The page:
This is my home, this thin edge of barbed wire, but the skin of the Earth is seamless, the sea cannot be fenced, el mar does not stop at borders (…)
This land was Mexican once, was Indian always, and will be again.”
Art has been an impactful form of activism throughout history, but in recent years, there has been an explosion of creativity dedicated to protesting change. A recent example is a dance that has traveled from Chile to Germany in protest of extreme sexism and femicide. One of the largest topics of discussion in general has been the mistreatment of Immigrants entering the United States, seeing as they account for a large amount of the workforce, but are largely mistreated and exploited. Generally escaping poverty and corruption within their respective countries, illegal immigrants have been manipulated by the media, described as “aliens” and treated as criminals.
In the recent installation of Where No Wall Remains / Donde No Queda Ningún Muro, artists tackled the topic of borders, and how to look past them. They portrayed topics such as the Palestinian conflict, unity between cultures, and deaths at the border. Emilio Rojas, both an artist and professor at Bard College, focused their installation on Immigrants from Latin and Central America.
One of the pieces that Rojas created for the event is titled: m(Others): Hudson Valley. It displays a video of children being held by their mothers, who are covered by the American flag. Rojas wanted it to be a parallel to photographs that existed within the 1800’s, where mothers would hold their children to sit still in pictures. They intended to “[punctuate] the invisibility of [the mother’s] labor,” while calling attention to the “myth of the anchor baby” – the idea that one can recieve citizenship from their American born child. Rojas says that “[Having children in the US] doesn’t legally help you. It’s a 30 year process, it’s not like a baby guarantees you stay.” They wanted observers to ask questions such as: “Who is this person behind them?’ ‘What are the mothers? Now that Trump is talking about the birthright, are the children going to be American citizens?” They sat down with the photographed mothers from the Hudson Valley area, and “[talked] about their labor in this country, how they got here, how they [felt].” By drawing a parallel between women in the 1800’s, and immigrant mothers, Rojas emphasized the strength and resilience of their ability to push forward, regardless of the obstacles against them.
Rojas’ Naturalized Borders (to Gloria) is a recreation of the wall separating the United States and Mexico. Rojas began by growing corn, squash, and beans, (known as ‘the three sisters’ in agriculture) which were planted in May. The installation itself was fully completed in September, where around 35 classes, and a total of about 350 students, attended.
When classes attend Naturalized Borders (to Gloria), they are first asked to pull out a piece of paper, and pretend that the border is a person. What questions would they ask it? Rojas has collected these questions, and transcribed them into a small book.
Would you marry a Mexican? Do you think burritos are mexican?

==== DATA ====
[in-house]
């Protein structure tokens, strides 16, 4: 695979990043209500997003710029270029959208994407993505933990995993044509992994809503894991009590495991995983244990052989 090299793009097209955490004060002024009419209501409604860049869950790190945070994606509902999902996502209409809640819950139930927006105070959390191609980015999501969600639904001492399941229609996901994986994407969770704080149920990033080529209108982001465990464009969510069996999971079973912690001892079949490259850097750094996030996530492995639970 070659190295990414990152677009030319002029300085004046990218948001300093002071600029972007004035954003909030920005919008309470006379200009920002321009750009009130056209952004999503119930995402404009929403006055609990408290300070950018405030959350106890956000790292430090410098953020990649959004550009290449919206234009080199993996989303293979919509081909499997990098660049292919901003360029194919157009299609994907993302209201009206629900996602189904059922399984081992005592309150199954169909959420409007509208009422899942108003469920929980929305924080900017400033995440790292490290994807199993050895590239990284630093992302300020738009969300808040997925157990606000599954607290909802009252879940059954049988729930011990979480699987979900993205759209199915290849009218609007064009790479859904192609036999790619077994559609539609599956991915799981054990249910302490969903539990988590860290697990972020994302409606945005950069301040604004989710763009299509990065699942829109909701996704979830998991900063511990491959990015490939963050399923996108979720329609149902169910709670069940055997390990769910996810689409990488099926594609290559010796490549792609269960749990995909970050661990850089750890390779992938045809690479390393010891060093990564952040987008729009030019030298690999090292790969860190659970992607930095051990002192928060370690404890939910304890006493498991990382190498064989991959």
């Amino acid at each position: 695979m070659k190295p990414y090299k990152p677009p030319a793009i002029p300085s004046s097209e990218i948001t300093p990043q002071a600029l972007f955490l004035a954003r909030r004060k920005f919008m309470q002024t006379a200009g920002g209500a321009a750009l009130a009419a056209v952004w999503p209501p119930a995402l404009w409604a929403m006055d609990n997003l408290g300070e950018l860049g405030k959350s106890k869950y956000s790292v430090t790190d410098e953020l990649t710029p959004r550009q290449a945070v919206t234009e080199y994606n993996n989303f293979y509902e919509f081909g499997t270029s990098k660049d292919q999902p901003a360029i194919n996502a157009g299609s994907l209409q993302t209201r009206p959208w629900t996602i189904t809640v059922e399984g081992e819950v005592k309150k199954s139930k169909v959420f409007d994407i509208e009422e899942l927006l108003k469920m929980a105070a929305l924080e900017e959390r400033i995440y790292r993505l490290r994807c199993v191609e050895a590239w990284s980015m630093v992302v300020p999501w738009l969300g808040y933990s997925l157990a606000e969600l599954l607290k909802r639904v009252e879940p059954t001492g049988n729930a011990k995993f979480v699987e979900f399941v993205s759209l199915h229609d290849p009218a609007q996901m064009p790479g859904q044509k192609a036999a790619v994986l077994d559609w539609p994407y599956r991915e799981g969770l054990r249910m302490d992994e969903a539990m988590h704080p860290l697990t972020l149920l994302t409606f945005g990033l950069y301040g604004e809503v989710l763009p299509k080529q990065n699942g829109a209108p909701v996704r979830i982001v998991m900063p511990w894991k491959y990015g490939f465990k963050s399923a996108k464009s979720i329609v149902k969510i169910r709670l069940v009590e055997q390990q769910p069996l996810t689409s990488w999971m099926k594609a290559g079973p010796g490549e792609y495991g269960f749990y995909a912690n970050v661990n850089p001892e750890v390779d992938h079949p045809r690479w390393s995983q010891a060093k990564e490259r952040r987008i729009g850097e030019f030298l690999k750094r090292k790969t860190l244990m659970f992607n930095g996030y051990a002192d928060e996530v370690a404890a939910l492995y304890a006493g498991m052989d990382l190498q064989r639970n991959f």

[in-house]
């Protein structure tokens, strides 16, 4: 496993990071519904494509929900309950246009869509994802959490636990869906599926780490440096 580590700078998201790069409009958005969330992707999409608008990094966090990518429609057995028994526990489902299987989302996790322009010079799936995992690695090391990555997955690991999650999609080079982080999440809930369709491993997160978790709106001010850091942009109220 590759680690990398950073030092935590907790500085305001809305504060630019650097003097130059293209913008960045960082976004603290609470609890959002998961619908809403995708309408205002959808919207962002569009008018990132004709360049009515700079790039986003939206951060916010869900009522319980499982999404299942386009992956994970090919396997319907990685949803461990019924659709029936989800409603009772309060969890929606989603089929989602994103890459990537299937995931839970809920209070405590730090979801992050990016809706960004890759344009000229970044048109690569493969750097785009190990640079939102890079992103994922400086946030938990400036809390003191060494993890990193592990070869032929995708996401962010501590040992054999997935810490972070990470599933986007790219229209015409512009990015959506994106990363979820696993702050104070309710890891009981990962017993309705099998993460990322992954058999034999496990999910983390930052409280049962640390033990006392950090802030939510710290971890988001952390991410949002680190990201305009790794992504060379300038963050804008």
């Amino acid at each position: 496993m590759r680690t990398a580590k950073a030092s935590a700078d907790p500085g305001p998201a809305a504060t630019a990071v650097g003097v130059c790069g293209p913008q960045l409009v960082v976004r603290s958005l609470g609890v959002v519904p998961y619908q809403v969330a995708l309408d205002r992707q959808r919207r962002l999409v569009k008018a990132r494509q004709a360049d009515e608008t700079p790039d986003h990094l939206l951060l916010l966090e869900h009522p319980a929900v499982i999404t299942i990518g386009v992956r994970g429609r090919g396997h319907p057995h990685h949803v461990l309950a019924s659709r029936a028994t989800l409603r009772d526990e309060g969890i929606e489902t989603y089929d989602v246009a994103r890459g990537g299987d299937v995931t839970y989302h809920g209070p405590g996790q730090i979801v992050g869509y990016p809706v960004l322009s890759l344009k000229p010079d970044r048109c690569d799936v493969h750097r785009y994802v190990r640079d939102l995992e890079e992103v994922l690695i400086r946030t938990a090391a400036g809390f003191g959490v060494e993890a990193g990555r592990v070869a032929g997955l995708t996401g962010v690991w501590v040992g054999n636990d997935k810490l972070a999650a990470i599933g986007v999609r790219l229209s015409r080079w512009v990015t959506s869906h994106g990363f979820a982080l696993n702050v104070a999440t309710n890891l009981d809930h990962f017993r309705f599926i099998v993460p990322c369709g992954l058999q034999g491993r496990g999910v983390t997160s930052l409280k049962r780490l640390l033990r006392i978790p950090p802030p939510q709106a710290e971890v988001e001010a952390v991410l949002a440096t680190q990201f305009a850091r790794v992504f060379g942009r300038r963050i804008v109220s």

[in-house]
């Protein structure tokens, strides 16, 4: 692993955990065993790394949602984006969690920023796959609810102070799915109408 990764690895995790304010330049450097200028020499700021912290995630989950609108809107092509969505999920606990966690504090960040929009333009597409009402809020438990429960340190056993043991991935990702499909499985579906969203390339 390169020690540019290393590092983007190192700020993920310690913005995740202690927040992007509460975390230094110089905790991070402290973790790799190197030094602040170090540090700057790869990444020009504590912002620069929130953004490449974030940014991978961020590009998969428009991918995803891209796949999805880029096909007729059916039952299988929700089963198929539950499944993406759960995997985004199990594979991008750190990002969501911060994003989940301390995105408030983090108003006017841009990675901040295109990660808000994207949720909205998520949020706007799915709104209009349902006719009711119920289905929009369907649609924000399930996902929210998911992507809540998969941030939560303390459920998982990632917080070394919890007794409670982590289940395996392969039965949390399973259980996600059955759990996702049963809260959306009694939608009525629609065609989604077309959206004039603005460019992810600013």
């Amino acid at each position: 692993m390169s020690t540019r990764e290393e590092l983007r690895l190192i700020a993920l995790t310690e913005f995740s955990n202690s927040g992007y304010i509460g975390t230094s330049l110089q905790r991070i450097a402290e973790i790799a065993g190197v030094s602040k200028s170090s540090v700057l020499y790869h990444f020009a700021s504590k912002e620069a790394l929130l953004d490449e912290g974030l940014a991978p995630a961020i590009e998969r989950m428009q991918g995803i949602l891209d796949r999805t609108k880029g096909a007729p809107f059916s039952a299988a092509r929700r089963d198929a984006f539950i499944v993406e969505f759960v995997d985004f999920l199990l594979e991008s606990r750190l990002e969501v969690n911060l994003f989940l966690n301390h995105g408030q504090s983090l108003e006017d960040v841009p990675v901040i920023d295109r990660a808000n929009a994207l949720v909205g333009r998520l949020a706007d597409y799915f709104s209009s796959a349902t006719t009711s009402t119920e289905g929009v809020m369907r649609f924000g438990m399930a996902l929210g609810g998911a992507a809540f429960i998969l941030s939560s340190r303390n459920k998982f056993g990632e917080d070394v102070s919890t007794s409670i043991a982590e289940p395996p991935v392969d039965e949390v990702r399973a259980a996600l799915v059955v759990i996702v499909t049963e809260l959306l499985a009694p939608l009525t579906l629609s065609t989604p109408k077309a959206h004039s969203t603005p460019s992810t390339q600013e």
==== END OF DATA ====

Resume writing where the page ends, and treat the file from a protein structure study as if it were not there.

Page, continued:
Do you hold their hands while they die in your desert?
After the questions are asked, Rojas pulls out a piece of corn, and says that this is called an ear. Students then take turns whispering to the “ear” of corn with their partner. Rojas describes this practice as “transmit[ing] that information from body to body.” From this, the students walked through the “wall”, eyes closed, while holding on to the person in front of them. After they passed through the wall once, the students walk through it again, only this time picking up pieces of writing. The writing is generally pieces of literature written by Gloria Anzaldúa, a queer Chicana scholar. They were placed either on the grass in front of the “wall,” or hanging from the corn.The pieces of writing are read aloud, then traded off, so everyone has a chance to read every paper at least once.
It is through Naturalized Borders (to Gloria) that Rojas is able to connect art to activism. “For me, art and activism are not separate; that’s the big myth of contemporary art: ‘Art is devoid of politics,’ or the opposite, which is like: ‘All art is political.’” By bringing the issue of immigration on campus, but directly connecting it to the senses in an artistically driven manner, Rojas hopes that “students [will] learn to see it as a tool that could be used beyond this campus.”
The Return to Land Ritual
December, Friday 13, 2019
The installation was taken down in a ceremony that included pulling every stalk of corn out of the ground, and cutting the roots and soil off from the bottom. Afterwards, they were gathered by the volunteers, and carried from the Bard Farm, to the fire pits on Central Campus. After fighting against the slight rain, Rojas managed to start a fire with the help of their volunteers, and the stalks were set aflame. The corn was shared amongst everyone who attended the ceremony, and as the smoke rose into the air, the end of the installation was marked by returning the border to the land. As the installation came to an end, we understood the true meaning of borders, and how these borderlands affect our lives more than we are aware.
“A borderland is a vague and undetermined place created by the emotional residue of an unnatural boundary.”